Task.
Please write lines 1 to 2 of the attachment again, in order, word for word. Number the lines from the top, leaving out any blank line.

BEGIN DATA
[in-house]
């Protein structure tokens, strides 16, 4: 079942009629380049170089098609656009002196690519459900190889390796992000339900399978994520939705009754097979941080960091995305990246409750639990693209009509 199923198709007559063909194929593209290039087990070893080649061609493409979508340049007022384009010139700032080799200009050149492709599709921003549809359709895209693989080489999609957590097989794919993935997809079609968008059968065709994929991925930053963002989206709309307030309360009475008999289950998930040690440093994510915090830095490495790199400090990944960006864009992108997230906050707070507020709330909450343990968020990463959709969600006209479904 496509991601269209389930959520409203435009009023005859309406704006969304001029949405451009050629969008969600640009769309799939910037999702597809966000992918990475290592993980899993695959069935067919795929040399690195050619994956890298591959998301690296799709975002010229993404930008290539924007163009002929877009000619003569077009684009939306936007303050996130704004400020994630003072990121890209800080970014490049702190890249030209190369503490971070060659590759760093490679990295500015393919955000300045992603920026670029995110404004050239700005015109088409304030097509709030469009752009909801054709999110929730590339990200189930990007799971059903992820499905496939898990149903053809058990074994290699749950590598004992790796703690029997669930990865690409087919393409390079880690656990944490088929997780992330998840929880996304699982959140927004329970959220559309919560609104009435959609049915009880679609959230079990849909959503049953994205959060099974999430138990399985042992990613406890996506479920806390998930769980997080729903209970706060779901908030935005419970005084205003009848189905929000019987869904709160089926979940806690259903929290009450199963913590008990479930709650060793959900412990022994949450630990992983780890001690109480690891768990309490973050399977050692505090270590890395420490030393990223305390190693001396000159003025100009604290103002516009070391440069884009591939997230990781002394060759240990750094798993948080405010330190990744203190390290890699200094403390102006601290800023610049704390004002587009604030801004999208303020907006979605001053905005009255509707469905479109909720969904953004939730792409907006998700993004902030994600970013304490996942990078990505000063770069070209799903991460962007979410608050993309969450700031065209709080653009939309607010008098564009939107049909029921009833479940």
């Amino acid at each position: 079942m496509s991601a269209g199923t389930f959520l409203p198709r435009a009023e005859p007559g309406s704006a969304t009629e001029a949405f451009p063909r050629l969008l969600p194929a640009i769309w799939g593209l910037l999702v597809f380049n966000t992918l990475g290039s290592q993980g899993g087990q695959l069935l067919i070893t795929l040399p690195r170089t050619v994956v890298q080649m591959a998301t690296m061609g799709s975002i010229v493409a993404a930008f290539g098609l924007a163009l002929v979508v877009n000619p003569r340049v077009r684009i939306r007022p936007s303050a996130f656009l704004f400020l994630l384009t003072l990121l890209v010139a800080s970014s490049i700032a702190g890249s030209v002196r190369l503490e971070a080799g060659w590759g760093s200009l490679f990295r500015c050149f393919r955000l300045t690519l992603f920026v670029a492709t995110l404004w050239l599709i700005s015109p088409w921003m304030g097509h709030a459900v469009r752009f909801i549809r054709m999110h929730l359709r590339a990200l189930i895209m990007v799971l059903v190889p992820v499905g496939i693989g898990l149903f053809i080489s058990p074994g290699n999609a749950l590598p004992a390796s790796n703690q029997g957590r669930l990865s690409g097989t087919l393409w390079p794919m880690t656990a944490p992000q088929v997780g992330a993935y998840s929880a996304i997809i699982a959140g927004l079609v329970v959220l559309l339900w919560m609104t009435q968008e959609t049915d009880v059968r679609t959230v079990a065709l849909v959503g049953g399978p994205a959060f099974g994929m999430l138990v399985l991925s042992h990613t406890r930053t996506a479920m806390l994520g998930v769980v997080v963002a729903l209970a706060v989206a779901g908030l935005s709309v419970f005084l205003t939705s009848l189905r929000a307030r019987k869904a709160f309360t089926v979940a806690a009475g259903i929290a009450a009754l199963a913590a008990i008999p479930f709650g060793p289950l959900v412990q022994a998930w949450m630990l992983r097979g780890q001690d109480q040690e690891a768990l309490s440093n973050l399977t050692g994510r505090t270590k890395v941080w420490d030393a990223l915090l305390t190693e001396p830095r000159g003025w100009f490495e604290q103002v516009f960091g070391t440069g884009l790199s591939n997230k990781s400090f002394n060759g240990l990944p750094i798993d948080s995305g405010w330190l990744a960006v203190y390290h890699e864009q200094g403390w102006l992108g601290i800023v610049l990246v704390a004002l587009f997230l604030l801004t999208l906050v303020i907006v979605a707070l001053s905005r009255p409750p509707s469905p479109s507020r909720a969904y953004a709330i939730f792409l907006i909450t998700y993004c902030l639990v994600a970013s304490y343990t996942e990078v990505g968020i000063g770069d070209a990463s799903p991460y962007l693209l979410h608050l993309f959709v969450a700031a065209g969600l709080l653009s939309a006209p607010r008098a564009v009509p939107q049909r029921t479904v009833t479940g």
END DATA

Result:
[in-house]
């Protein structure tokens, strides 16, 4: 079942009629380049170089098609656009002196690519459900190889390796992000339900399978994520939705009754097979941080960091995305990246409750639990693209009509 199923198709007559063909194929593209290039087990070893080649061609493409979508340049007022384009010139700032080799200009050149492709599709921003549809359709895209693989080489999609957590097989794919993935997809079609968008059968065709994929991925930053963002989206709309307030309360009475008999289950998930040690440093994510915090830095490495790199400090990944960006864009992108997230906050707070507020709330909450343990968020990463959709969600006209479904 496509991601269209389930959520409203435009009023005859309406704006969304001029949405451009050629969008969600640009769309799939910037999702597809966000992918990475290592993980899993695959069935067919795929040399690195050619994956890298591959998301690296799709975002010229993404930008290539924007163009002929877009000619003569077009684009939306936007303050996130704004400020994630003072990121890209800080970014490049702190890249030209190369503490971070060659590759760093490679990295500015393919955000300045992603920026670029995110404004050239700005015109088409304030097509709030469009752009909801054709999110929730590339990200189930990007799971059903992820499905496939898990149903053809058990074994290699749950590598004992790796703690029997669930990865690409087919393409390079880690656990944490088929997780992330998840929880996304699982959140927004329970959220559309919560609104009435959609049915009880679609959230079990849909959503049953994205959060099974999430138990399985042992990613406890996506479920806390998930769980997080729903209970706060779901908030935005419970005084205003009848189905929000019987869904709160089926979940806690259903929290009450199963913590008990479930709650060793959900412990022994949450630990992983780890001690109480690891768990309490973050399977050692505090270590890395420490030393990223305390190693001396000159003025100009604290103002516009070391440069884009591939997230990781002394060759240990750094798993948080405010330190990744203190390290890699200094403390102006601290800023610049704390004002587009604030801004999208303020907006979605001053905005009255509707469905479109909720969904953004939730792409907006998700993004902030994600970013304490996942990078990505000063770069070209799903991460962007979410608050993309969450700031065209709080653009939309607010008098564009939107049909029921009833479940």